Tobacco use has significantly declined during the past five decades since the release of the U.S. Surgeon General’s Report on Smoking & Health. Yet some groups still have a higher-than-average incidence of smoking.
One such group is the lesbian, gay, bisexual and transgender (LGBT) community. According to the Centers for Disease Control and Prevention, 23.9 percent of LGBT adults smoke compared to just 16.6 percent of heterosexual adults.
Irene Tami-Maury, Dr.PH, assistant professor of Behavioral Science, focuses her research on understanding why tobacco use is so high among the LGBT community and developing interventions to decrease smoking rates. These include strategies to help people quit smoking as well as to prevent youth from starting to use tobacco.
“LGBT students are twice as likely to have smoked a cigarette before age 13 than their heterosexual counterparts,” says Tami-Maury. “The cancer risk among sexual and gender minority groups is therefore higher than in the non-LGBT population because of the higher rates of tobacco use.”
These higher smoking rates can be attributed to several factors, including anxiety due to discrimination and advertising targeted specifically to the LGBT community, explains Tami-Maury.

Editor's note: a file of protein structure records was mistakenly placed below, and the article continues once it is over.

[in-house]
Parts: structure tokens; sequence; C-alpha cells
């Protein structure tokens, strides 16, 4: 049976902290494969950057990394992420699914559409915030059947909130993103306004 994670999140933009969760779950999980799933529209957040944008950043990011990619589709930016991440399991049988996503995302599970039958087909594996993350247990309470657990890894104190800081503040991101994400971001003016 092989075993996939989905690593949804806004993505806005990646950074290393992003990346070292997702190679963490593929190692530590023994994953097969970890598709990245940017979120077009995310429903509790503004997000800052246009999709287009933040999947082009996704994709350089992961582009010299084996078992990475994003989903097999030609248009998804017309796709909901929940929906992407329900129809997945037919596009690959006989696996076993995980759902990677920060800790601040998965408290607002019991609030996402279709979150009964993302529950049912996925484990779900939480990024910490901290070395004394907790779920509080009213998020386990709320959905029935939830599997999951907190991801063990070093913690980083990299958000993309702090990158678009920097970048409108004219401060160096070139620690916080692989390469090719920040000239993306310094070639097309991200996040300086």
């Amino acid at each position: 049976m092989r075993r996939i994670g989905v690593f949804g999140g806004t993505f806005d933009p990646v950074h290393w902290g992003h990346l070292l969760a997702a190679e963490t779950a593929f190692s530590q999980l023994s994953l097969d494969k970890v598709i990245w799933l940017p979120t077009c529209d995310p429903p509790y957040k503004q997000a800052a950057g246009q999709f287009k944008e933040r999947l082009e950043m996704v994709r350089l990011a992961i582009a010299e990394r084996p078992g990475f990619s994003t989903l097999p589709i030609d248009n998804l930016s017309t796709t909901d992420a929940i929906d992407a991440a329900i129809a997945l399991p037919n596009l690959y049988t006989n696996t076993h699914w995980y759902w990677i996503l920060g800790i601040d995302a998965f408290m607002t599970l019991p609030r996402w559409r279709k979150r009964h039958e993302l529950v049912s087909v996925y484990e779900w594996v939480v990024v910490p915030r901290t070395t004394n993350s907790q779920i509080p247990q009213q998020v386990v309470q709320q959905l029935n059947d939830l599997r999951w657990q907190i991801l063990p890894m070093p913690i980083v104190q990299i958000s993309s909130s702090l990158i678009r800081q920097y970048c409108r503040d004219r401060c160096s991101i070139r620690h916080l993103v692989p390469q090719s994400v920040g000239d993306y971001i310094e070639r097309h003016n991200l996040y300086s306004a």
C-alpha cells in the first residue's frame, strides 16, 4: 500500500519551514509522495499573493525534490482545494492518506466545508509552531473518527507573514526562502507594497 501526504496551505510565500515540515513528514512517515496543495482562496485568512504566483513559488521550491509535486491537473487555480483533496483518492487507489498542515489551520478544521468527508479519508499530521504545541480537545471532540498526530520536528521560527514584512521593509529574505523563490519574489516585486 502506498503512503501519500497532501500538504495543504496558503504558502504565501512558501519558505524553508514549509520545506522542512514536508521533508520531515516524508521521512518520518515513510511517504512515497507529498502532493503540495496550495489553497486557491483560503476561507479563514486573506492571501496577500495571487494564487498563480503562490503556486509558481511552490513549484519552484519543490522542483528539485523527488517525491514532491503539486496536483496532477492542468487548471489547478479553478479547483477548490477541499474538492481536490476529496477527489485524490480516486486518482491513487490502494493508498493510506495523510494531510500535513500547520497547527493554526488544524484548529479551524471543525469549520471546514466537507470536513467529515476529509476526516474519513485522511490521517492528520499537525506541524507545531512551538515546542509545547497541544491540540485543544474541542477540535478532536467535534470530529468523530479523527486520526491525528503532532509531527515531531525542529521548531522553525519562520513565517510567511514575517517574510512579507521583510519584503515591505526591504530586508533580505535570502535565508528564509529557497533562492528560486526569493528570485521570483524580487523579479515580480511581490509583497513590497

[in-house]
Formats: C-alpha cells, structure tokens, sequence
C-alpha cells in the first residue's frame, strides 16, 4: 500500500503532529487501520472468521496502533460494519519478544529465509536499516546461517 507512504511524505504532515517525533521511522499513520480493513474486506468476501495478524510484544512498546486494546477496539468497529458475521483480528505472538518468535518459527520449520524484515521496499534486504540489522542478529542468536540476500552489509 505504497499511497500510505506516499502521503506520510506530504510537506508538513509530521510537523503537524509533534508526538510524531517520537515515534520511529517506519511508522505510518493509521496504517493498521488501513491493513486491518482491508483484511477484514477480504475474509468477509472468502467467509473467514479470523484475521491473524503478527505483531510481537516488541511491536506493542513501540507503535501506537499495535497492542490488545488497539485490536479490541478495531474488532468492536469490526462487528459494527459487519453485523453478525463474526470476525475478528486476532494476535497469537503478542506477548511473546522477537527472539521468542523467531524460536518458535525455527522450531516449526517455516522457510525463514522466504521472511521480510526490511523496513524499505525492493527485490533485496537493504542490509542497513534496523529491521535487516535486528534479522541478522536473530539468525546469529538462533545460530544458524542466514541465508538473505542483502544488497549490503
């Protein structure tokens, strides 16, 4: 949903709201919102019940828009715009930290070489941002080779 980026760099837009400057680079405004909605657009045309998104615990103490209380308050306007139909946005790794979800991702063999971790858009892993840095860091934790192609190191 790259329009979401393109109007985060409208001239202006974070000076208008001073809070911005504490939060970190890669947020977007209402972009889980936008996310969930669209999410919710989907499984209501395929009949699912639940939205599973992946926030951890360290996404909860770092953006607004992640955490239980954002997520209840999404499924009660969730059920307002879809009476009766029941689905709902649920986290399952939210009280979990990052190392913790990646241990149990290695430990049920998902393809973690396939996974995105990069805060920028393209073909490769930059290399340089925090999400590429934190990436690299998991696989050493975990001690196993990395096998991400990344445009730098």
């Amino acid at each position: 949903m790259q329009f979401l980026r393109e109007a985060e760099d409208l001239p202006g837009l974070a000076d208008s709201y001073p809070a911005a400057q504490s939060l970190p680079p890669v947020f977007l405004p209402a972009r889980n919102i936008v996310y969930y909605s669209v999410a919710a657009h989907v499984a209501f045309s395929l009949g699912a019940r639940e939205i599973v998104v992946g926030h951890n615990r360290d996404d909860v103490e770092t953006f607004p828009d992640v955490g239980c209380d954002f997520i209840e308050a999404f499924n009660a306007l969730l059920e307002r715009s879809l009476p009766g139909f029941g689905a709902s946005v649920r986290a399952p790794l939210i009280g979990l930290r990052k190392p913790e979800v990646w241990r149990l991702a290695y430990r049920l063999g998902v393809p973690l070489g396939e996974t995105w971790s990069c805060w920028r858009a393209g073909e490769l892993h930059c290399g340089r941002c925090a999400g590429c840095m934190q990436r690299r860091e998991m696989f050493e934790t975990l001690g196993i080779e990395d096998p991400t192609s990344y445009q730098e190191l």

To more fully understand these reasons and determine how best to tailor interventions for this community, Tami-Maury and her team have attended the Houston Pride Festival annually since 2014. By interviewing some attendees, Tami-Maury has collected data on tobacco use and health risk perceptions among LGBT individuals in the Houston area.
Findings from the first visit to the Houston Pride Festival were published in The American Journal on Addictions in 2015. A survey of 99 LGBT attendees found that 55% were current cigarette smokers and, on average, they began smoking between 16-17 years of age. When considering any tobacco products, including new and emerging products such as hookah and e-cigarettes, the prevalence was as high at 61%.
“Additionally, the prevalence of e-cigarette use (30%) among study participants indicates that these novel devices may help to perpetuate the prominent cigarette culture among sexual and gender minority groups,” says Tami-Maury.
She’s now beginning a study called Project TNT, which will investigate phone-based smoking cessation interventions for LGBT individuals.